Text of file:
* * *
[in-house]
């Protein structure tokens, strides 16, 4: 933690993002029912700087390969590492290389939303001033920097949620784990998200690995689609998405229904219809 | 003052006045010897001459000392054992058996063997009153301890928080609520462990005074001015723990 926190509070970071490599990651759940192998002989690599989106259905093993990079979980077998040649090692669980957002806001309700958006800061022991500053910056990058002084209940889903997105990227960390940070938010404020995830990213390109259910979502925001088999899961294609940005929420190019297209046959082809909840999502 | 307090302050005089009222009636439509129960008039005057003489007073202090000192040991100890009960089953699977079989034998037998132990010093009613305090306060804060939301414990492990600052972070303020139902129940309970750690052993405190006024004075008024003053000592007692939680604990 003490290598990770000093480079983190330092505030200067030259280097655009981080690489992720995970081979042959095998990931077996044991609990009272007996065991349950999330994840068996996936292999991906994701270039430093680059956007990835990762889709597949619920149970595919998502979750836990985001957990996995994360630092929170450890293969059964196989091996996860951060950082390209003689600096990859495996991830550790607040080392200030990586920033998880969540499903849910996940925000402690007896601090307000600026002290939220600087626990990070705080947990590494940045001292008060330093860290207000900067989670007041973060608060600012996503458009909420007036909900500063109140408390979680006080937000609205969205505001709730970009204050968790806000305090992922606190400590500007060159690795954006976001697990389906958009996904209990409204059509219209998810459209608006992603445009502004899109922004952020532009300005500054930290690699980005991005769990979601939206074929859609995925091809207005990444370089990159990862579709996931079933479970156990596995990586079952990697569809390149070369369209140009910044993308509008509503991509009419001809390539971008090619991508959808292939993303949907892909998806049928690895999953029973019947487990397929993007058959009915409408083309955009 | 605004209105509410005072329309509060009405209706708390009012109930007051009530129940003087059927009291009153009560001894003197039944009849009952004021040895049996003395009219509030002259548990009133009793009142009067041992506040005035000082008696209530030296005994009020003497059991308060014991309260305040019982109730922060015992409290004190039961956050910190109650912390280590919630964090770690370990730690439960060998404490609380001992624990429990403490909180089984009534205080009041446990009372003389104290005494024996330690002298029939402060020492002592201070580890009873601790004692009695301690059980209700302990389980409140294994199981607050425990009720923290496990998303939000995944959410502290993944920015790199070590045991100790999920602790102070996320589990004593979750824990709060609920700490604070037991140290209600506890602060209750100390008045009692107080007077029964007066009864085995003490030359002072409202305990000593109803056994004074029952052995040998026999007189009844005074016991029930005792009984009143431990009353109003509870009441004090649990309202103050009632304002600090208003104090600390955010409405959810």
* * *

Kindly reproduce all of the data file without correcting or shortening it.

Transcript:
[in-house]
């Protein structure tokens, strides 16, 4: 933690993002029912700087390969590492290389939303001033920097949620784990998200690995689609998405229904219809 | 003052006045010897001459000392054992058996063997009153301890928080609520462990005074001015723990 926190509070970071490599990651759940192998002989690599989106259905093993990079979980077998040649090692669980957002806001309700958006800061022991500053910056990058002084209940889903997105990227960390940070938010404020995830990213390109259910979502925001088999899961294609940005929420190019297209046959082809909840999502 | 307090302050005089009222009636439509129960008039005057003489007073202090000192040991100890009960089953699977079989034998037998132990010093009613305090306060804060939301414990492990600052972070303020139902129940309970750690052993405190006024004075008024003053000592007692939680604990 003490290598990770000093480079983190330092505030200067030259280097655009981080690489992720995970081979042959095998990931077996044991609990009272007996065991349950999330994840068996996936292999991906994701270039430093680059956007990835990762889709597949619920149970595919998502979750836990985001957990996995994360630092929170450890293969059964196989091996996860951060950082390209003689600096990859495996991830550790607040080392200030990586920033998880969540499903849910996940925000402690007896601090307000600026002290939220600087626990990070705080947990590494940045001292008060330093860290207000900067989670007041973060608060600012996503458009909420007036909900500063109140408390979680006080937000609205969205505001709730970009204050968790806000305090992922606190400590500007060159690795954006976001697990389906958009996904209990409204059509219209998810459209608006992603445009502004899109922004952020532009300005500054930290690699980005991005769990979601939206074929859609995925091809207005990444370089990159990862579709996931079933479970156990596995990586079952990697569809390149070369369209140009910044993308509008509503991509009419001809390539971008090619991508959808292939993303949907892909998806049928690895999953029973019947487990397929993007058959009915409408083309955009 | 605004209105509410005072329309509060009405209706708390009012109930007051009530129940003087059927009291009153009560001894003197039944009849009952004021040895049996003395009219509030002259548990009133009793009142009067041992506040005035000082008696209530030296005994009020003497059991308060014991309260305040019982109730922060015992409290004190039961956050910190109650912390280590919630964090770690370990730690439960060998404490609380001992624990429990403490909180089984009534205080009041446990009372003389104290005494024996330690002298029939402060020492002592201070580890009873601790004692009695301690059980209700302990389980409140294994199981607050425990009720923290496990998303939000995944959410502290993944920015790199070590045991100790999920602790102070996320589990004593979750824990709060609920700490604070037991140290209600506890602060209750100390008045009692107080007077029964007066009864085995003490030359002072409202305990000593109803056994004074029952052995040998026999007189009844005074016991029930005792009984009143431990009353109003509870009441004090649990309202103050009632304002600090208003104090600390955010409405959810």